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Mortgage Rates (12/28/2010)

December 28th, 2010 12:37 PM by Lehel S.

Monday’s bond market has opened slightly in negative territory despite early stock weakness. The stock markets are kicking the last week of the year off with a 32 point loss in the Dow and the Nasdaq down 12 points. The bond market is currently down 5/32, which may push this morning’s mortgage rates higher by approximately .125 - .250 of a discount point over Thursday’s morning pricing.

There is no relevant economic data being posted today. The rest of the week brings us the release of only one piece of monthly economic data that is considered important to mortgage rates, in addition to two relatively important Treasury auctions. It is somewhat of another holiday-shortened week with the bond market closing early Friday in recognition of the New Years Day holiday. However, many traders will not be working Friday, so we can expect to see a very light day of trading.

Tomorrow has the week’s only important data when the Confe rence Board posts their Consumer Confidence Index (CCI) for this month. This is a pretty important release because it measures consumer willingness to spend. If consumers are more confident in their personal financial situations, they are more apt to make large purchases. Since consumer spending makes up two-thirds of the U.S. economy, any related data is watched closely by market participants and can have a significant influence on mortgage rate direction. Current forecasts are calling for an increase in confidence from November’s reading of 54.1. Analysts are expecting tomorrow’s release to show a reading of 56.1. The lower the reading, the better the news for bonds and mortgage pricing.

This week also has Treasury auctions scheduled today, tomorrow and Wednesday. The two that are most likely to influence mortgage rates are tomorrow’s 5-year and Wednesday’s 7-year Note sales. If those sales are met with a strong demand, particularly Wedn esday’s auction, bond prices may rise during afternoon trading. This could lead to improvements to mortgage rates shortly after the results of the sales are posted at 1:00 PM ET each day. But a lackluster investor demand may create bond selling and upward revisions to mortgage rates.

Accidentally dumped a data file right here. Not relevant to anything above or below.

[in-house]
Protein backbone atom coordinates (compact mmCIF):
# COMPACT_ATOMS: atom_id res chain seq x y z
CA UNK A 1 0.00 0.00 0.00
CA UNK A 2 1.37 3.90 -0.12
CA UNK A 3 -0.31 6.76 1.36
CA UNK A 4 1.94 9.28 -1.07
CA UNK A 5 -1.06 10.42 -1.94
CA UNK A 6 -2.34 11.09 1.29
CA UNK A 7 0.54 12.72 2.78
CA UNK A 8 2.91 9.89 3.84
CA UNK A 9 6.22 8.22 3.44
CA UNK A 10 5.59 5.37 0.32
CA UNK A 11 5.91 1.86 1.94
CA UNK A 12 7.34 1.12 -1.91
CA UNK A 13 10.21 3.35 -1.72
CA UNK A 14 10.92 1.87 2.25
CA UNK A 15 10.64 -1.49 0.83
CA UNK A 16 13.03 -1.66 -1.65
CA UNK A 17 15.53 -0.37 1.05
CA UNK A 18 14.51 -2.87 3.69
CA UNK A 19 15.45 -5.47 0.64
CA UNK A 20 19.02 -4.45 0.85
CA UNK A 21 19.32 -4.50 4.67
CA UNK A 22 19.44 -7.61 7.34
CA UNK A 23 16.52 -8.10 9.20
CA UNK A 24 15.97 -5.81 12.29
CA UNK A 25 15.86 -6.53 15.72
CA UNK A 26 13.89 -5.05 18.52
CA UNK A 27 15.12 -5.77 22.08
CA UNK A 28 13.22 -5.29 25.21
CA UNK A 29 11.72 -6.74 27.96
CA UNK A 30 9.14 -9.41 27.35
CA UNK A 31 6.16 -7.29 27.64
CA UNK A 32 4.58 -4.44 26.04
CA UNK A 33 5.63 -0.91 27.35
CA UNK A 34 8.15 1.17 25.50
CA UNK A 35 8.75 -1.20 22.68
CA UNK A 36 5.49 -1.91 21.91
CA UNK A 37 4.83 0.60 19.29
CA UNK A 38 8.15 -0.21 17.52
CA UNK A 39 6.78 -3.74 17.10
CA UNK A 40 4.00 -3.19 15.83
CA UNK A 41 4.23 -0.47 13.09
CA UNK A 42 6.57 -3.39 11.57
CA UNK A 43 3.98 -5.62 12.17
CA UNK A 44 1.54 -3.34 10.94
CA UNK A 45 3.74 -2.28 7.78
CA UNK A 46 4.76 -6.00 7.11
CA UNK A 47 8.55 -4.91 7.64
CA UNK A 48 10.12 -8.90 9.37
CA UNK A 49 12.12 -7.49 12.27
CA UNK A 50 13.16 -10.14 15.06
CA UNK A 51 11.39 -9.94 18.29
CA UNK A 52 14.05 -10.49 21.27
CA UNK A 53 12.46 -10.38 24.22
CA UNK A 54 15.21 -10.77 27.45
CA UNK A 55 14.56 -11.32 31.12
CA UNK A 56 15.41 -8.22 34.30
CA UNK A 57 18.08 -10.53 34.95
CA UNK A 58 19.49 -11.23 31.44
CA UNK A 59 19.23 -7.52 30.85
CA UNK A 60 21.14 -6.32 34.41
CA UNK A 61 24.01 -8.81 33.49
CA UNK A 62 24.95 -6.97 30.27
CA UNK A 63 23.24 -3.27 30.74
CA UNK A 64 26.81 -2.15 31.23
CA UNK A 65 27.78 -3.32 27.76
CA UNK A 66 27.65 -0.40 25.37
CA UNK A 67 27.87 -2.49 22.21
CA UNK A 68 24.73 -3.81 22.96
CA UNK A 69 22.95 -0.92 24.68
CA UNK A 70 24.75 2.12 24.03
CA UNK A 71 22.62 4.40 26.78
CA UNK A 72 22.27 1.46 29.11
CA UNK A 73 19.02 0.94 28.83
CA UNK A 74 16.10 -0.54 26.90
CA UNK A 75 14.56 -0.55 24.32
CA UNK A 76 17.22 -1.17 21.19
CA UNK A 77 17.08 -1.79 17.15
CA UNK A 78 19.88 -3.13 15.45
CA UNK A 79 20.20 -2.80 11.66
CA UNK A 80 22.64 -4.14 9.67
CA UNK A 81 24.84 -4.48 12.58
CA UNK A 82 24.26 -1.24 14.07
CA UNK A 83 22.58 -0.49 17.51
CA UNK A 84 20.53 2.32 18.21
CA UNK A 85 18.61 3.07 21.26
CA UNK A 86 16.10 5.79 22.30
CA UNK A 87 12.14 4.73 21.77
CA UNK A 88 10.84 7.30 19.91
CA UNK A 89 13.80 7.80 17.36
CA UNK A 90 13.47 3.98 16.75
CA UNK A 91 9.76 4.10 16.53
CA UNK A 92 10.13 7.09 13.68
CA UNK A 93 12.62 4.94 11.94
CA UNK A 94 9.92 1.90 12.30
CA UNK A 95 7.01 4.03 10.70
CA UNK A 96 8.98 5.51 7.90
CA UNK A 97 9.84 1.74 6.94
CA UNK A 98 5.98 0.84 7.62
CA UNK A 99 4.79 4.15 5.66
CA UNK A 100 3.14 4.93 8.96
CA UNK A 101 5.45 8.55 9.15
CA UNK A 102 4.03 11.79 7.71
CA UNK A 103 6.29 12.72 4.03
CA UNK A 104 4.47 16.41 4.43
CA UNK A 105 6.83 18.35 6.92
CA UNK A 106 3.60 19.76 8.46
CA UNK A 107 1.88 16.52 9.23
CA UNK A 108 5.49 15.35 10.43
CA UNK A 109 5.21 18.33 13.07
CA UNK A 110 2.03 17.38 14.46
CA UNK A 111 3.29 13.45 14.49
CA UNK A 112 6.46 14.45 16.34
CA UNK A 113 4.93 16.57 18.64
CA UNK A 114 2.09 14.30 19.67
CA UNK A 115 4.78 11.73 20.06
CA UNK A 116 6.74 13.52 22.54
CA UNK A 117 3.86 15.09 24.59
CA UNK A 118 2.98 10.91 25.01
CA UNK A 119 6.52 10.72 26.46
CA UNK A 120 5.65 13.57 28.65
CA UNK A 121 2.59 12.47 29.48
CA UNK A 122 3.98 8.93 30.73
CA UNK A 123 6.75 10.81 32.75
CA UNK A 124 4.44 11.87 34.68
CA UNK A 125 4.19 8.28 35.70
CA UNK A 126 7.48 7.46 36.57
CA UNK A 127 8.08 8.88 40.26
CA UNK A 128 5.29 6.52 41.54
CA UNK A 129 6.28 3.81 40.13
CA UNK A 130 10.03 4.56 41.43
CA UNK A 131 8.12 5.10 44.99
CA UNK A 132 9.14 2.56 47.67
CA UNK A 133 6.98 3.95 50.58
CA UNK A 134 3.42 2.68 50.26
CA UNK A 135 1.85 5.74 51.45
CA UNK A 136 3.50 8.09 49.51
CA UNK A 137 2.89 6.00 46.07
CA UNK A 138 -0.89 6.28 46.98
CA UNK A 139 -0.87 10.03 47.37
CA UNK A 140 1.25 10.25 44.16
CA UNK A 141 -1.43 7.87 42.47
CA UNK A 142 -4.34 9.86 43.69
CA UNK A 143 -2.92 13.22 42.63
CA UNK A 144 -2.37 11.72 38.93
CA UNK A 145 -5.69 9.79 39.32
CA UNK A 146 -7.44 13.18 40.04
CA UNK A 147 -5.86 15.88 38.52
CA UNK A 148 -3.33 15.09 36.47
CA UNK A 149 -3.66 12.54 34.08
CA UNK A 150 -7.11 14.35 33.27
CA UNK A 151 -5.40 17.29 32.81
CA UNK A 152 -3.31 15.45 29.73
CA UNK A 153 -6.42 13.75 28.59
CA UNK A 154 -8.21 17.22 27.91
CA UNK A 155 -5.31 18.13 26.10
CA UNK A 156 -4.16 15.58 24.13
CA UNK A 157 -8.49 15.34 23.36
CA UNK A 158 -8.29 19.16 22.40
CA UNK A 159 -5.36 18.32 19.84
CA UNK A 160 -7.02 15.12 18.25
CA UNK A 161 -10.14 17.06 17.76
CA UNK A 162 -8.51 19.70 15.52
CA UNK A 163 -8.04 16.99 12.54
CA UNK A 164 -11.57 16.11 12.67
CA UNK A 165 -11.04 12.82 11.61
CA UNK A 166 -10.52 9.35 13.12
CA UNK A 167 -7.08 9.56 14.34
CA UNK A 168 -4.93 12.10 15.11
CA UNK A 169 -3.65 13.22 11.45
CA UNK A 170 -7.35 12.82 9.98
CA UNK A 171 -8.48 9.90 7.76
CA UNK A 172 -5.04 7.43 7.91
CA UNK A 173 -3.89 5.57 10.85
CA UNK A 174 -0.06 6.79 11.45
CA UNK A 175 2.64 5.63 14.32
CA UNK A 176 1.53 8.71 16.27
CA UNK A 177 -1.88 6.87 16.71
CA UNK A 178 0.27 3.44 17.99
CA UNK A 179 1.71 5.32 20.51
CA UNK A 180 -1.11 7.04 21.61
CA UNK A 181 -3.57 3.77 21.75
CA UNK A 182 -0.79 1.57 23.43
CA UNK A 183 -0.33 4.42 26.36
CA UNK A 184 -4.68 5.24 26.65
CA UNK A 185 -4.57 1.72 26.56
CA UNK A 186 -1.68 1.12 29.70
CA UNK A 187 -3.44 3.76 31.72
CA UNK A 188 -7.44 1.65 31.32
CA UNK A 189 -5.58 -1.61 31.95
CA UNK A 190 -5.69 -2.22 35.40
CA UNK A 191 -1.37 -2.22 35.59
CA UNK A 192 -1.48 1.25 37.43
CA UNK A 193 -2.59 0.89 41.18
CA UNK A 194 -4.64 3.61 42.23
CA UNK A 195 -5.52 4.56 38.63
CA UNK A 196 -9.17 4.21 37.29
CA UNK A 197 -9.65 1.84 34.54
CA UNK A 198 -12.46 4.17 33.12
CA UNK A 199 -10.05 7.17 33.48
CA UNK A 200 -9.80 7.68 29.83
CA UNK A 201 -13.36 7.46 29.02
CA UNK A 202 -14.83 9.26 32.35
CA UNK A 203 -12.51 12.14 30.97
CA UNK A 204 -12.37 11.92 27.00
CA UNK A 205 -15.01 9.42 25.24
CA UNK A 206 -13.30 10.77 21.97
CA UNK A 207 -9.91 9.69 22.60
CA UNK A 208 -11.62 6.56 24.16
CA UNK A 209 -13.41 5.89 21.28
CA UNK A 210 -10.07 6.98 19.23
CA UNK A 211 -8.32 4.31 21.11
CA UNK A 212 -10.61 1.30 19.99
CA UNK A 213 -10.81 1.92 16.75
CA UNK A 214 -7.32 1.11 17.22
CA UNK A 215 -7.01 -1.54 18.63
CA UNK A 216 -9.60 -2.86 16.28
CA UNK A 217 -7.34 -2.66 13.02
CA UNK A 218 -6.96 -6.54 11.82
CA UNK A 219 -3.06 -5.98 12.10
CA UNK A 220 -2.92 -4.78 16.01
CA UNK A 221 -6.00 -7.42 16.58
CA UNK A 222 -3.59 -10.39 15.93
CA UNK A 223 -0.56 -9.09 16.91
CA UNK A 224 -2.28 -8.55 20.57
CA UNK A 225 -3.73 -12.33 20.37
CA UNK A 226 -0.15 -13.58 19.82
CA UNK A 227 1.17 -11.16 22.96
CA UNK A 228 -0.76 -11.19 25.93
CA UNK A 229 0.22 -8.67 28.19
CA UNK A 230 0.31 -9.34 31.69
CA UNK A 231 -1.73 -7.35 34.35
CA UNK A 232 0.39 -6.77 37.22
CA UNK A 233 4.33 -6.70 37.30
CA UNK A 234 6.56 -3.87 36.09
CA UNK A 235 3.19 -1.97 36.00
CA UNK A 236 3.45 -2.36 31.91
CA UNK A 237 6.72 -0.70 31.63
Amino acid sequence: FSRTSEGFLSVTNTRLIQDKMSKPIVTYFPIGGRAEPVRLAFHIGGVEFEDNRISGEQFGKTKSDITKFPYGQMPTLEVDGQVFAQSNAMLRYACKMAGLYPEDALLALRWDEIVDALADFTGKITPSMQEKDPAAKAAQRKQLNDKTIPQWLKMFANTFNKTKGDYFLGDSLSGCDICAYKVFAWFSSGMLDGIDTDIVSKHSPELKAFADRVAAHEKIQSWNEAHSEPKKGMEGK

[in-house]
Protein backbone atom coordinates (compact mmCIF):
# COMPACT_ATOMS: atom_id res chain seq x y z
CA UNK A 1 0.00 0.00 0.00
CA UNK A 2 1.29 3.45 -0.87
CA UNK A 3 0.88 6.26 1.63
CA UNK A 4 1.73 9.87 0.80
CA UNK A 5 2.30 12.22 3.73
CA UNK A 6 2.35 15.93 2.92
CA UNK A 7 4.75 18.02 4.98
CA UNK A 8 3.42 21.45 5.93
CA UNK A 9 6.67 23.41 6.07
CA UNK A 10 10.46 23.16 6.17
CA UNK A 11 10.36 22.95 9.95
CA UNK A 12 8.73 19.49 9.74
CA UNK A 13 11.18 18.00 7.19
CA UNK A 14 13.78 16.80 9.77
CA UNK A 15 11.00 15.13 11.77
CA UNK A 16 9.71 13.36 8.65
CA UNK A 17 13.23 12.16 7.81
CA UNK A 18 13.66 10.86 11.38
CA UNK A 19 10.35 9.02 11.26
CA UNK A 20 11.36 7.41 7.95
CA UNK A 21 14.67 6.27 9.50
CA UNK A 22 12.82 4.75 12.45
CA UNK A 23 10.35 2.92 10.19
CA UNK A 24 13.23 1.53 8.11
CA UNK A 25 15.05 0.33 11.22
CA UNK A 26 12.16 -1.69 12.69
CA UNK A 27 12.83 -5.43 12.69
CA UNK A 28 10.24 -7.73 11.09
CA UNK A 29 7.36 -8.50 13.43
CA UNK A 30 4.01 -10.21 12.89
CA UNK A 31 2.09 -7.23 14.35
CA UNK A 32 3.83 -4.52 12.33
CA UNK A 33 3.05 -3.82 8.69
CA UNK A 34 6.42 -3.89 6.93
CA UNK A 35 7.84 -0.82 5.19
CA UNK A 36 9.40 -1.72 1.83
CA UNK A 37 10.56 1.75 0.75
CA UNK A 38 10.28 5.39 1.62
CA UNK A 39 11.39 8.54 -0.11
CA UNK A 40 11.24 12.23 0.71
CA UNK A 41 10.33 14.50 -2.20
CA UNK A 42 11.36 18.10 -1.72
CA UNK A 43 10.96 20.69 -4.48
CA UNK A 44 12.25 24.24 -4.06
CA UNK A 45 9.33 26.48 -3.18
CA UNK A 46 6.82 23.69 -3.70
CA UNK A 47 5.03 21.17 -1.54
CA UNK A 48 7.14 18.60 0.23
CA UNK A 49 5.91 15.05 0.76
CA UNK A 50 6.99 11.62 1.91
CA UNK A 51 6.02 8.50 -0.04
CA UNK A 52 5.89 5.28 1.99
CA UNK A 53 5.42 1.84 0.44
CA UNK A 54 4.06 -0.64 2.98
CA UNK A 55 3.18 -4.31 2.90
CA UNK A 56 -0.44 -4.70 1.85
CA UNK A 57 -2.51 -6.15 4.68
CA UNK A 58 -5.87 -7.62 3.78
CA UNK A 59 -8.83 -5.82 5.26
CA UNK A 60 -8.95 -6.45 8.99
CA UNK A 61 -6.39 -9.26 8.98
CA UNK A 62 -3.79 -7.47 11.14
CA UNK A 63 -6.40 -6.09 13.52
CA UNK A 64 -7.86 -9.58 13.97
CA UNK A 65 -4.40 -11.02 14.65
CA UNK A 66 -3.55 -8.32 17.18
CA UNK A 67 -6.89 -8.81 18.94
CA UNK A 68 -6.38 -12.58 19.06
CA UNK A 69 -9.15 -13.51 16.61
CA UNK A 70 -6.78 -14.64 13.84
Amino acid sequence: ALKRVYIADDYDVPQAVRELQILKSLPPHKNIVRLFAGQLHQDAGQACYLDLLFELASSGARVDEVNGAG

The bond market will close at 2:00 PM ET Friday and will reopen next Monday for regular hours. The stock markets will not be recognizing the holiday with regular trading hours both Friday and Monday. Therefore, it is possible to see late afternoon changes to rates Friday if the stock markets make a big move upward or downward. Although I suspect we will see a fairly quiet afternoon as bond market participants and many stock traders head home early for the holiday.

Overall, tomorrow will be the most important day of the week, but we may see some volatility any day. The thin trading that we will probably see the latter part of the week often creates larger than usua l fluctuations in the major indexes. Despite last week’s shortened schedule, we saw plenty of movement in mortgage rates. This week likely will be the same as investors look to make year-end adjustments to their portfolios. Accordingly, I recommend keeping in contact with your mortgage professional if still floating an interest rate and closing in the immediate future.

If I were considering financing/refinancing a home, I would.... Lock if my closing was taking place within 7 days... Float if my closing was taking place between 8 and 20 days... Float if my closing was taking place between 21 and 60 days... Float if my closing was taking place over 60 days from now... This is only my opinion of what I would do if I were financing a home. It is only an opinion and cannot be guaranteed to be in the best interest of all/any other borrowers. 
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Posted by Lehel S. on December 28th, 2010 12:37 PM

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